The bird life of Guam and Hawaii has suffered from the introduction of alien species [Invasive species news]. In the case of Guam, the culprit was a snake, while in Hawaii the mosquito and domestic chickens were responsible for the decline of native birds. Since the arrival of the Polynesians, at least 62 endemic bird species have disappeared from Hawaii. It is even more startling that Hawaii has more alien plant species than native ones. Alien weeds can choke out endemic plants, especially under disturbed forest conditions like agricultural clearing.
Additionally, alien species can wipe out endemic keystone species that play an important role in the ecosystem, like pollinating certain tree species. The elimination of such an endemic species can spell the end for the tree species and a host of other dependent plant and animal species.
Climate change is expected to increase the number of alien species in some ecosystems.
- Why are tigers endangered?
- How can alien or invasive species impact the environment?
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Gabon steps in to help protect elephants from ivory poaching at Central African Republic site
(05/18/2013) Gabon has agreed to help battle poaching in protected areas in the Central African Republic following an elephant massacre at a renowned World Heritage site, reports the Wildlife Conservation Society (WCS).
NGO: conflict of interests behind Peruvian highway proposal in the Amazon
(05/16/2013) As Peru's legislature debates the merits of building the Purús highway through the Amazon rainforest, a new report by Global Witness alleges that the project has been aggressively pushed by those with a financial stake in opening up the remote area to logging and mining. Roads built in the Amazon lead to spikes in deforestation, mining, poaching and other extractive activities as remote areas become suddenly accessible. The road in question would cut through parts of the Peruvian Amazon rich in biodiversity and home to indigenous tribes who have chosen to live in "voluntary isolation."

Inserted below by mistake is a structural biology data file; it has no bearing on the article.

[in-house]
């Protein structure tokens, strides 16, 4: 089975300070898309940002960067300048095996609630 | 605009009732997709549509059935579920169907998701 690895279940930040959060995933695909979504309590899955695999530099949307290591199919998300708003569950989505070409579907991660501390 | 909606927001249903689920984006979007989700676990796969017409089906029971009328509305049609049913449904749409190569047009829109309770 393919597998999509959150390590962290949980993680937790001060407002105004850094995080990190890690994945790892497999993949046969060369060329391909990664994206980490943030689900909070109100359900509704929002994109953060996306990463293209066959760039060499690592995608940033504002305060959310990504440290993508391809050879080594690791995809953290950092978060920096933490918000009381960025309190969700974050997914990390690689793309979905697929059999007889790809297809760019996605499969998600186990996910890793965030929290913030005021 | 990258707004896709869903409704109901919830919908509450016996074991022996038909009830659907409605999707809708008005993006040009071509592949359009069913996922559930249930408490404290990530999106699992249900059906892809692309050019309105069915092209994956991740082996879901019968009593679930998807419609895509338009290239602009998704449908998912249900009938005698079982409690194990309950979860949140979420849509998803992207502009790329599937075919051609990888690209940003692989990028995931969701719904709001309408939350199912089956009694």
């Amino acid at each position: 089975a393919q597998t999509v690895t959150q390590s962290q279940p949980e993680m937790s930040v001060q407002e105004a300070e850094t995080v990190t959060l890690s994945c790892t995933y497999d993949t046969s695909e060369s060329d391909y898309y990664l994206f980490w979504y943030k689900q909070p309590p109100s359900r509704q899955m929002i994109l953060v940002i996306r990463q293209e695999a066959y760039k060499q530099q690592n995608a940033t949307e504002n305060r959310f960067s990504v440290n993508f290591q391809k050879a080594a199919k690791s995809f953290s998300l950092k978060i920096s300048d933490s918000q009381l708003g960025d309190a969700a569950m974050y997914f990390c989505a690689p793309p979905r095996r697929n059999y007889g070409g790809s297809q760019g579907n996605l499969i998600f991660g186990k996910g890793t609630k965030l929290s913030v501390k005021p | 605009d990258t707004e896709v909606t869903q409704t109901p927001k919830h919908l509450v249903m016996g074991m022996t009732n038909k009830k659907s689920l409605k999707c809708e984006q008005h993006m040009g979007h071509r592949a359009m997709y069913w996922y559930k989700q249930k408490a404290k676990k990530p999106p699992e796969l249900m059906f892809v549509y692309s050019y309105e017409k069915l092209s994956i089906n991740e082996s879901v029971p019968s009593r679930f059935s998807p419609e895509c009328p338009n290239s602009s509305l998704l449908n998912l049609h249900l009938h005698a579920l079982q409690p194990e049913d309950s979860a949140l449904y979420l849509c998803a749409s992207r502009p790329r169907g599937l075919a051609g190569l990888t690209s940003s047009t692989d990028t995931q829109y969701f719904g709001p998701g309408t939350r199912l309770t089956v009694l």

Elephants massacred for ivory in Central African Republic
(05/10/2013) Dozens of elephants have been slaughtered in the Dzanga Bai World Heritage Site in the Central African Republic just days after conservationists warned about an impending threat from the movement of 17 heavily armed poachers. The massacre occurred at a site renowned as 'village of elephants', where tourists and scientists have for decades observed wild elephants congregating at a large clearing to feed on minerals.
17 poachers allegedly enter elephant stronghold in Congo, conservationists fear massacre
(05/07/2013) Local researchers and wildlife guards say 17 armed elephant poachers have gained access to Dzanga Bai, a large waterhole and clearing where up to 200 forest elephants visit daily in the Central African Republic (CAR)'s Dzanga-Ndoki National Park. WWF, which works in the region but has recently evacuated due to rising violence, is calling on the CAR government to rapidly mobilize its military to stop another elephant bloodbath in central Africa. Elephants are being killed across their range for their ivory, which is mostly smuggled to East Asia.
A Tale of Two Elephants: celebrating the lives and mourning the deaths of Cirrocumulus and Ngampit
(05/07/2013) On March 21st, the organization Save the Elephants posted on their Facebook page that two African elephants had been poached inside a nearby reserve: "Sad news from the north of Kenya. Usually the national reserves are safe havens for elephants, and they know it. But in the last two weeks two of our study animals have been shot inside the Buffalo Springs reserve. First an 18 year-old bull called Ngampit and then, yesterday, 23 year-old female called Cirrocumulus (from the Clouds family)."